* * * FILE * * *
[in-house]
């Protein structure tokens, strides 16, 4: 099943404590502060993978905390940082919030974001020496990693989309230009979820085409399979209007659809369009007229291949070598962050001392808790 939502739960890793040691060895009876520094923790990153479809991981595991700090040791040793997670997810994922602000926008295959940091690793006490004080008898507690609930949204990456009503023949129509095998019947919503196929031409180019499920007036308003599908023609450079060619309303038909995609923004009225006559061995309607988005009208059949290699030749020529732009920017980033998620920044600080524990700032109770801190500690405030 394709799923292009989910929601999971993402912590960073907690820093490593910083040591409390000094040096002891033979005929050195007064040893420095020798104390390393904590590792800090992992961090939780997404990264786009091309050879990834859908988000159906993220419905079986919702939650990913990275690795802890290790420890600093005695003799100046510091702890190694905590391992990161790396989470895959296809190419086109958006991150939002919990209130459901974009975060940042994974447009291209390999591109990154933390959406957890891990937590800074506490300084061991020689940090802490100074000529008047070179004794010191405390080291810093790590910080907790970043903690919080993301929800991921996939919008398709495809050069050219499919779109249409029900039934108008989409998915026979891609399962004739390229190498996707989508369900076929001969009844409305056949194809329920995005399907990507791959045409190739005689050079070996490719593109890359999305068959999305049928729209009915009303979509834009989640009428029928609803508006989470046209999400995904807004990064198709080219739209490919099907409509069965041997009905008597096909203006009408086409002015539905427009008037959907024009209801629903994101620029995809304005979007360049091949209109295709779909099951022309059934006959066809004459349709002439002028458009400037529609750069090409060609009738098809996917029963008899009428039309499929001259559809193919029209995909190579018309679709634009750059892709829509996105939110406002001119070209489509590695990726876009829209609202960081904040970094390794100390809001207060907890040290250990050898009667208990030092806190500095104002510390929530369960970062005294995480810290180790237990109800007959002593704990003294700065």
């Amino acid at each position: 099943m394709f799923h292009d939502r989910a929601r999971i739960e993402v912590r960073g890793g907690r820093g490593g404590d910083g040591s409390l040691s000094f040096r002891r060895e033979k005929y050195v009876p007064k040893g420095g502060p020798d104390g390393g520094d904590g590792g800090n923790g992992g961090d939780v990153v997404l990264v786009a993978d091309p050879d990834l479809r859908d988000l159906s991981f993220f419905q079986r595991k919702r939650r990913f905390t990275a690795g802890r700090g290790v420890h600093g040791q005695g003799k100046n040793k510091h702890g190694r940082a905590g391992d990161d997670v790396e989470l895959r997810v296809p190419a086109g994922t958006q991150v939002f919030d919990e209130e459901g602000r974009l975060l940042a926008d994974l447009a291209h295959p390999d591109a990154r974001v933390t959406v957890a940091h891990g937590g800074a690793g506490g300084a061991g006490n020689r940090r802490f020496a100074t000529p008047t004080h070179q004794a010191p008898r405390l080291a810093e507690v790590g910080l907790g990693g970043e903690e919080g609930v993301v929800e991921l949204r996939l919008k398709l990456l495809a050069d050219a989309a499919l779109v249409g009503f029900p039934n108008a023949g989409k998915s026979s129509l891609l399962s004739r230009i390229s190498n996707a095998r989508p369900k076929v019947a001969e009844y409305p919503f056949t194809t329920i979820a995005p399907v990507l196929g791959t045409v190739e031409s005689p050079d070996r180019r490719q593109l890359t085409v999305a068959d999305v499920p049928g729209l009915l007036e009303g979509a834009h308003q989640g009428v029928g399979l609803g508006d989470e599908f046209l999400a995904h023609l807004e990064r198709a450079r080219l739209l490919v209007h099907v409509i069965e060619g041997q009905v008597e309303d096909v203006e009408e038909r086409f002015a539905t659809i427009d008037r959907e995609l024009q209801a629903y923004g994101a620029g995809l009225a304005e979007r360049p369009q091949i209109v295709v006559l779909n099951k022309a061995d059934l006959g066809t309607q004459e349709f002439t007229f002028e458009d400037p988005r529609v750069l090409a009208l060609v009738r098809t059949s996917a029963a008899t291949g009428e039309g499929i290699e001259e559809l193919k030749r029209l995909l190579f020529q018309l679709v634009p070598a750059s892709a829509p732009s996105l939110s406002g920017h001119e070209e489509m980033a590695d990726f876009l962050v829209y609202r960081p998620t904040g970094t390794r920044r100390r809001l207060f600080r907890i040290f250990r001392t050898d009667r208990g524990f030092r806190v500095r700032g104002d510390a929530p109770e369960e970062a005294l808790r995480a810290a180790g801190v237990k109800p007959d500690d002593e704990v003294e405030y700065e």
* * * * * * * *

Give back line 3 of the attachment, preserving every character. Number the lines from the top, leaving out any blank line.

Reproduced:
């Amino acid at each position: 099943m394709f799923h292009d939502r989910a929601r999971i739960e993402v912590r960073g890793g907690r820093g490593g404590d910083g040591s409390l040691s000094f040096r002891r060895e033979k005929y050195v009876p007064k040893g420095g502060p020798d104390g390393g520094d904590g590792g800090n923790g992992g961090d939780v990153v997404l990264v786009a993978d091309p050879d990834l479809r859908d988000l159906s991981f993220f419905q079986r595991k919702r939650r990913f905390t990275a690795g802890r700090g290790v420890h600093g040791q005695g003799k100046n040793k510091h702890g190694r940082a905590g391992d990161d997670v790396e989470l895959r997810v296809p190419a086109g994922t958006q991150v939002f919030d919990e209130e459901g602000r974009l975060l940042a926008d994974l447009a291209h295959p390999d591109a990154r974001v933390t959406v957890a940091h891990g937590g800074a690793g506490g300084a061991g006490n020689r940090r802490f020496a100074t000529p008047t004080h070179q004794a010191p008898r405390l080291a810093e507690v790590g910080l907790g990693g970043e903690e919080g609930v993301v929800e991921l949204r996939l919008k398709l990456l495809a050069d050219a989309a499919l779109v249409g009503f029900p039934n108008a023949g989409k998915s026979s129509l891609l399962s004739r230009i390229s190498n996707a095998r989508p369900k076929v019947a001969e009844y409305p919503f056949t194809t329920i979820a995005p399907v990507l196929g791959t045409v190739e031409s005689p050079d070996r180019r490719q593109l890359t085409v999305a068959d999305v499920p049928g729209l009915l007036e009303g979509a834009h308003q989640g009428v029928g399979l609803g508006d989470e599908f046209l999400a995904h023609l807004e990064r198709a450079r080219l739209l490919v209007h099907v409509i069965e060619g041997q009905v008597e309303d096909v203006e009408e038909r086409f002015a539905t659809i427009d008037r959907e995609l024009q209801a629903y923004g994101a620029g995809l009225a304005e979007r360049p369009q091949i209109v295709v006559l779909n099951k022309a061995d059934l006959g066809t309607q004459e349709f002439t007229f002028e458009d400037p988005r529609v750069l090409a009208l060609v009738r098809t059949s996917a029963a008899t291949g009428e039309g499929i290699e001259e559809l193919k030749r029209l995909l190579f020529q018309l679709v634009p070598a750059s892709a829509p732009s996105l939110s406002g920017h001119e070209e489509m980033a590695d990726f876009l962050v829209y609202r960081p998620t904040g970094t390794r920044r100390r809001l207060f600080r907890i040290f250990r001392t050898d009667r208990g524990f030092r806190v500095r700032g104002d510390a929530p109770e369960e970062a005294l808790r995480a810290a180790g801190v237990k109800p007959d500690d002593e704990v003294e405030y700065e």